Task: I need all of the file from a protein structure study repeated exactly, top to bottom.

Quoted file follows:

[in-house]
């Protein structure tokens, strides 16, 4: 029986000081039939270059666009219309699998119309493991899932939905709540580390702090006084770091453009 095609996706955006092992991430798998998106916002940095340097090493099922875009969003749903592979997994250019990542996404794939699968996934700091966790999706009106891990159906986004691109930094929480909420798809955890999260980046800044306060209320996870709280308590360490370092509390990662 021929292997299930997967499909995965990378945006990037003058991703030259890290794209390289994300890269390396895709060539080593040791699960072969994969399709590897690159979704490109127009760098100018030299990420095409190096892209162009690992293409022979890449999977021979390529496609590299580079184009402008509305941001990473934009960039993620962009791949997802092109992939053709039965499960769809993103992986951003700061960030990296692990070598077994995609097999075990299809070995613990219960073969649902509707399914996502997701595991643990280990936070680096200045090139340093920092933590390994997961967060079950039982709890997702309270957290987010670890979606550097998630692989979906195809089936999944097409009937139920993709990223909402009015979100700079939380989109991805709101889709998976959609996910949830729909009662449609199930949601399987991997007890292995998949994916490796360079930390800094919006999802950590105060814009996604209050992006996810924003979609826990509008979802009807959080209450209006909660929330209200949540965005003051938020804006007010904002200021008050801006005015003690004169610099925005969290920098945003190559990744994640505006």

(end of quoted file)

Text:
[in-house]
């Protein structure tokens, strides 16, 4: 029986000081039939270059666009219309699998119309493991899932939905709540580390702090006084770091453009 095609996706955006092992991430798998998106916002940095340097090493099922875009969003749903592979997994250019990542996404794939699968996934700091966790999706009106891990159906986004691109930094929480909420798809955890999260980046800044306060209320996870709280308590360490370092509390990662 021929292997299930997967499909995965990378945006990037003058991703030259890290794209390289994300890269390396895709060539080593040791699960072969994969399709590897690159979704490109127009760098100018030299990420095409190096892209162009690992293409022979890449999977021979390529496609590299580079184009402008509305941001990473934009960039993620962009791949997802092109992939053709039965499960769809993103992986951003700061960030990296692990070598077994995609097999075990299809070995613990219960073969649902509707399914996502997701595991643990280990936070680096200045090139340093920092933590390994997961967060079950039982709890997702309270957290987010670890979606550097998630692989979906195809089936999944097409009937139920993709990223909402009015979100700079939380989109991805709101889709998976959609996910949830729909009662449609199930949601399987991997007890292995998949994916490796360079930390800094919006999802950590105060814009996604209050992006996810924003979609826990509008979802009807959080209450209006909660929330209200949540965005003051938020804006007010904002200021008050801006005015003690004169610099925005969290920098945003190559990744994640505006």